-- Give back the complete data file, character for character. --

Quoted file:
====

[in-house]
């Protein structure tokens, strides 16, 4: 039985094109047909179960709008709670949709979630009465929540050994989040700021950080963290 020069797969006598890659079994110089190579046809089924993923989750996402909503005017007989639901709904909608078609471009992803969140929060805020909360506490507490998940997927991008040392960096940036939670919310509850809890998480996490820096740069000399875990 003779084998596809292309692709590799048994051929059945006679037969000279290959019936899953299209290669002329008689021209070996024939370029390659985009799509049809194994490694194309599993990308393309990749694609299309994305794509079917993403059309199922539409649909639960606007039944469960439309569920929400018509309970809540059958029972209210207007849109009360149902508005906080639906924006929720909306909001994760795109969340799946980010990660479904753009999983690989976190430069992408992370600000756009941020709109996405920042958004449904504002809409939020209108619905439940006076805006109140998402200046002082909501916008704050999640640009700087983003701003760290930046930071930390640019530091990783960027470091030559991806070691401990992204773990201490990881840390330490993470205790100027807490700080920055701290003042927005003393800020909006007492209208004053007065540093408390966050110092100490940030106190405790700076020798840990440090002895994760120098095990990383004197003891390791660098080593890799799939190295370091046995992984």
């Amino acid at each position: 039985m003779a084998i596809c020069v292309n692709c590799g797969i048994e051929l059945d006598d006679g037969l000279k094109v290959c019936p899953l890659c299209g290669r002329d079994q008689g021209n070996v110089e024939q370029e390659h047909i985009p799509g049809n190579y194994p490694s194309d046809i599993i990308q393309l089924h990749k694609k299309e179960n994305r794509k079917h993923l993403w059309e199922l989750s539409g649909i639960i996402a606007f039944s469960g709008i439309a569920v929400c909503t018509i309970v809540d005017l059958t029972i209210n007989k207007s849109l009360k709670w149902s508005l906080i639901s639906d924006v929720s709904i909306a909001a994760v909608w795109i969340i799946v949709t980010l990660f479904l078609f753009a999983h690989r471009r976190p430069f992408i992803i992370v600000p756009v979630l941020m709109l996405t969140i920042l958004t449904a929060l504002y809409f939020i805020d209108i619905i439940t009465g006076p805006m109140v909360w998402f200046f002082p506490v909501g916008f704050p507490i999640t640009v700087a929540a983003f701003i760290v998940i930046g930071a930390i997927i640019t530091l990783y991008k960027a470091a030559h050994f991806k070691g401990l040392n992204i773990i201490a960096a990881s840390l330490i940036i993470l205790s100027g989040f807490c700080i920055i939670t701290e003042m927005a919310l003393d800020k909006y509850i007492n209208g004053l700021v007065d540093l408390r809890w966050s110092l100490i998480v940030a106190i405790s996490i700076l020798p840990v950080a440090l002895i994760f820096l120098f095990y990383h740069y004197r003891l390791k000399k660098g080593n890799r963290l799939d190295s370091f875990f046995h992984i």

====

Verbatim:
[in-house]
């Protein structure tokens, strides 16, 4: 039985094109047909179960709008709670949709979630009465929540050994989040700021950080963290 020069797969006598890659079994110089190579046809089924993923989750996402909503005017007989639901709904909608078609471009992803969140929060805020909360506490507490998940997927991008040392960096940036939670919310509850809890998480996490820096740069000399875990 003779084998596809292309692709590799048994051929059945006679037969000279290959019936899953299209290669002329008689021209070996024939370029390659985009799509049809194994490694194309599993990308393309990749694609299309994305794509079917993403059309199922539409649909639960606007039944469960439309569920929400018509309970809540059958029972209210207007849109009360149902508005906080639906924006929720909306909001994760795109969340799946980010990660479904753009999983690989976190430069992408992370600000756009941020709109996405920042958004449904504002809409939020209108619905439940006076805006109140998402200046002082909501916008704050999640640009700087983003701003760290930046930071930390640019530091990783960027470091030559991806070691401990992204773990201490990881840390330490993470205790100027807490700080920055701290003042927005003393800020909006007492209208004053007065540093408390966050110092100490940030106190405790700076020798840990440090002895994760120098095990990383004197003891390791660098080593890799799939190295370091046995992984």
């Amino acid at each position: 039985m003779a084998i596809c020069v292309n692709c590799g797969i048994e051929l059945d006598d006679g037969l000279k094109v290959c019936p899953l890659c299209g290669r002329d079994q008689g021209n070996v110089e024939q370029e390659h047909i985009p799509g049809n190579y194994p490694s194309d046809i599993i990308q393309l089924h990749k694609k299309e179960n994305r794509k079917h993923l993403w059309e199922l989750s539409g649909i639960i996402a606007f039944s469960g709008i439309a569920v929400c909503t018509i309970v809540d005017l059958t029972i209210n007989k207007s849109l009360k709670w149902s508005l906080i639901s639906d924006v929720s709904i909306a909001a994760v909608w795109i969340i799946v949709t980010l990660f479904l078609f753009a999983h690989r471009r976190p430069f992408i992803i992370v600000p756009v979630l941020m709109l996405t969140i920042l958004t449904a929060l504002y809409f939020i805020d209108i619905i439940t009465g006076p805006m109140v909360w998402f200046f002082p506490v909501g916008f704050p507490i999640t640009v700087a929540a983003f701003i760290v998940i930046g930071a930390i997927i640019t530091l990783y991008k960027a470091a030559h050994f991806k070691g401990l040392n992204i773990i201490a960096a990881s840390l330490i940036i993470l205790s100027g989040f807490c700080i920055i939670t701290e003042m927005a919310l003393d800020k909006y509850i007492n209208g004053l700021v007065d540093l408390r809890w966050s110092l100490i998480v940030a106190i405790s996490i700076l020798p840990v950080a440090l002895i994760f820096l120098f095990y990383h740069y004197r003891l390791k000399k660098g080593n890799r963290l799939d190295s370091f875990f046995h992984i």